A friend recently asked me to chime in on a Twitter conversation in which someone was asserting that Jesus’s disciples did not die over their belief in the Resurrection. Sometimes Twitter arguments can be completely useless, but this one seemed to include some genuine discussion and, as obscure as arguing over why someone died millennia ago may seem, in this case, it means quite a lot.Consider: if the apostles died standing for the belief that they had seen the Risen Lord, it suggests just how strongly they were convicted that Jesus really is risen (and therefore everything else He said He is). The crucial result of this exploration isn’t to know how they died, but if they died for something utterly central to understanding existence. So, let’s consider the situation.
One starting point for the skeptic in the conversation was the Gospel of Mark. Mark, unlike the other Gospels, ends rather abruptly in all but latter, more questionable manuscripts. If you read it in a modern Bible translation that makes use of those most trusted, oldest manuscripts, it ends before we ever see the risen Jesus.
(Most Bibles will include what was later added, but in brackets or otherwise noted as clearly separate from Mark’s original work.)
Over the years, some have suggested the shorter ending to Mark, stopping at v. 8, denies the Resurrection. If Mark omits the Resurrection, surely he was skeptical about it and, maybe, then, resurrection wasn’t really a big deal for early followers of Jesus after all.
Fine reasoning, if it were accurate, but it goes completely against the grain of Mark’s Gospel. The Evangelist doesn’t deny or minimize the Resurrection — he leaves us amid it. The women leave in fear as they process the incredible news: their beloved friend and rabbi was gone and an angel had just told them He had been resurrected. To be clear, the Resurrection has occurred in Mark’s Gospel, we just don’t get to meet the risen Jesus in it.
Mark leaves us to ask a question. That question isn’t whether the angel lied about the resurrected Jesus, but one for the reader: “What are you going to do about the resurrected Jesus?” No one had to doubt what the women and Mark and the Apostles were going to do about the resurrected Lord, after all: the fact the church existed and they were now reading (or hearing) Mark’s Gospel demonstrated their answer. They believe in, followed and proclaimed the risen Jesus.
Each Gospel has its own purpose and the other three all see part of that purpose being documenting Jesus after the resurrection. So do the other earliest writings. Matthew and Luke aren't written much later than Mark and the letters of Paul place the Resurrection squarely in view as the Apostle explains Christian beliefs in his most quintessential letters such as Romans, Galatians and 1 Corinthians — all of which were likely written before Mark penned his Gospel.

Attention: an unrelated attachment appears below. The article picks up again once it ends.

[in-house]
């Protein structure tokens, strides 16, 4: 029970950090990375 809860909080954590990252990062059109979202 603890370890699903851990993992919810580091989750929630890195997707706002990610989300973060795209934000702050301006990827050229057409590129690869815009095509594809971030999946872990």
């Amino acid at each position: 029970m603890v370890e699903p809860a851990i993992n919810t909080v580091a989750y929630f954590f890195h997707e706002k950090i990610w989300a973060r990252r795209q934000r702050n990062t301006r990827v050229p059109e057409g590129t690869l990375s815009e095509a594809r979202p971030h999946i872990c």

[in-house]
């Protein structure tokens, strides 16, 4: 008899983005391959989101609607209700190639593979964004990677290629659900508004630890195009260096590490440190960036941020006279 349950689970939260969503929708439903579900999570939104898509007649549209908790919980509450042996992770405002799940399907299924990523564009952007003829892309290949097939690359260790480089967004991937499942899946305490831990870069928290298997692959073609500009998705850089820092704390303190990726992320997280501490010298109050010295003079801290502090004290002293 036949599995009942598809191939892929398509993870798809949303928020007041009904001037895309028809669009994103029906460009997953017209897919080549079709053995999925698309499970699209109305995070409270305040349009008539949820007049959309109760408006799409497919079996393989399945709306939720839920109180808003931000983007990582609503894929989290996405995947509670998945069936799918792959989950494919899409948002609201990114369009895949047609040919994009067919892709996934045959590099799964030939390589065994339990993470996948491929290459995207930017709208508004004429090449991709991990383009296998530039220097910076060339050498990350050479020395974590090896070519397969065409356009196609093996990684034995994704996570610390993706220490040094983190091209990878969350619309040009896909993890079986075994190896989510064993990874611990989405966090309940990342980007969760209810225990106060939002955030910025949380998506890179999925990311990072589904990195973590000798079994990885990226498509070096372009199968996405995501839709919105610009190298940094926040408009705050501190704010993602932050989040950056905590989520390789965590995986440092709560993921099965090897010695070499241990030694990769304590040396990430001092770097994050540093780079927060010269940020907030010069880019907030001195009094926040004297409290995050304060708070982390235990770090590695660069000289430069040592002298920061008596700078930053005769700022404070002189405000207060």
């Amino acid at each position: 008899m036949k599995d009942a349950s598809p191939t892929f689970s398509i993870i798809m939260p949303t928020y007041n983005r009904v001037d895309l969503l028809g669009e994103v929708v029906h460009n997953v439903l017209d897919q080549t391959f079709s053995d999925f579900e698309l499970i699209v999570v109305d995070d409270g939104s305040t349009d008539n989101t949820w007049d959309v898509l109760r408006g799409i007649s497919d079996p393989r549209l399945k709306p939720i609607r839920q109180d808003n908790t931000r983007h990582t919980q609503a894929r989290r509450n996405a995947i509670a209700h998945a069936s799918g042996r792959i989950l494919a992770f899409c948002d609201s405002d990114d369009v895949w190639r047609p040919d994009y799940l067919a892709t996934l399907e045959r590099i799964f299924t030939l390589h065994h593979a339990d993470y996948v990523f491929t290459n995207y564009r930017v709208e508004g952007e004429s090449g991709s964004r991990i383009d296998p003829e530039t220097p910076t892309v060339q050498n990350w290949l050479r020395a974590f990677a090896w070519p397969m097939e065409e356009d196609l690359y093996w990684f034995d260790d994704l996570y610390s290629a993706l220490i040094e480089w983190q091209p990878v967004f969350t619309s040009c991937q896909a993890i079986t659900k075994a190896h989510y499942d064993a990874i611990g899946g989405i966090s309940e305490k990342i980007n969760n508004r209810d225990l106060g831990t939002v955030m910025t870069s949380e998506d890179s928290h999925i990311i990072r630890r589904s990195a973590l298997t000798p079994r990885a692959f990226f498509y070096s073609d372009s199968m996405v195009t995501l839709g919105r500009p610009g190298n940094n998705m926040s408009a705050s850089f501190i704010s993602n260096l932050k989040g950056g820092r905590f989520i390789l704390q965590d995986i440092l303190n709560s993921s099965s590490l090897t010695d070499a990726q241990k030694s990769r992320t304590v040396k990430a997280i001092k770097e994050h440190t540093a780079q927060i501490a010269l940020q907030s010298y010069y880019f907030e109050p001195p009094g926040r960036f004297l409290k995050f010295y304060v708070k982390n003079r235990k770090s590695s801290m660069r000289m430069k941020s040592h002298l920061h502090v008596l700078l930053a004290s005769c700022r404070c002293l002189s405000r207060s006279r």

My skeptical acquaintance then shifted gears. If Paul is our earliest source to lean on for the Resurrection, then perhaps Paul diabolically was pushing forward a hoax. His first letter to the Corinthians complicates this, particularly the claims of 1 Corinthians 15:1-8 — Paul not only argues that Jesus was resurrected, but that He was seen by an expanding range of witnesses.
Because the letter was written reasonably early, there were a lot of people who could be spoken to about what he wrote.
For example, we know the other apostles were traveling around and we also know other, non-apostolic foes of Paul were traveling around, too. It wasn’t an unverifiable claim.
What’s more, Paul had plenty of enemies who wanted to see him topple. So, if Paul were making this stuff up, his foes could have gone to Peter or James and encouraged them to correct the record. Instead, they shared the same message of Resurrection.
Does that prove that the Resurrection happened? Not directly but given that most of the Apostles would die over their proclamation of Jesus, His death and His Resurrection, it certainly supports what we confess as Christians. People generally try not to die, after all, so if they knew it were untrue, continuing to proclaim a message that largely raised the ire of the most powerful government in the world would seem utterly insane.
But don’t people die for things that are insane? My debate partner suggested an article that “proved” this by the fact that the 9/11 terrorists died thinking they were going to obtain special blessings from their God. But this is dubious as a comparison. Those terrorists didn’t think they had seen something and then died in response, rather they had been taught something and died for that.
We have examples of people dying for horribly wrong ideologies, but an ideology could be a lie and be sincerely held by someone unaware of the lie. Scripture doesn’t claim just one or two people saw Jesus and everyone else bought the claim; instead, the New Testament makes clear many people witnessed the resurrected Jesus. They didn’t become convinced to believe something someone else saw — they saw it.
First generation Christians weren't dying believing just what Jesus taught (though they did believe that), but that He died and that many of them had seen Him risen. So, while someone could have believed some religious figure had experiences they never witnessed and then "died for a lie," those early followers believed they dwelt in the midst of a large set of resurrection witnesses.
These beliefs were not the sort of “easy” beliefs we often share on social media with little cost to ourselves. Martyrdom was a looming, real threat for those who made these claims.
If those who were eyewitnesses to whatever happened were willing to face death for what they claimed to be true, they deserved a hearing then and they still do now.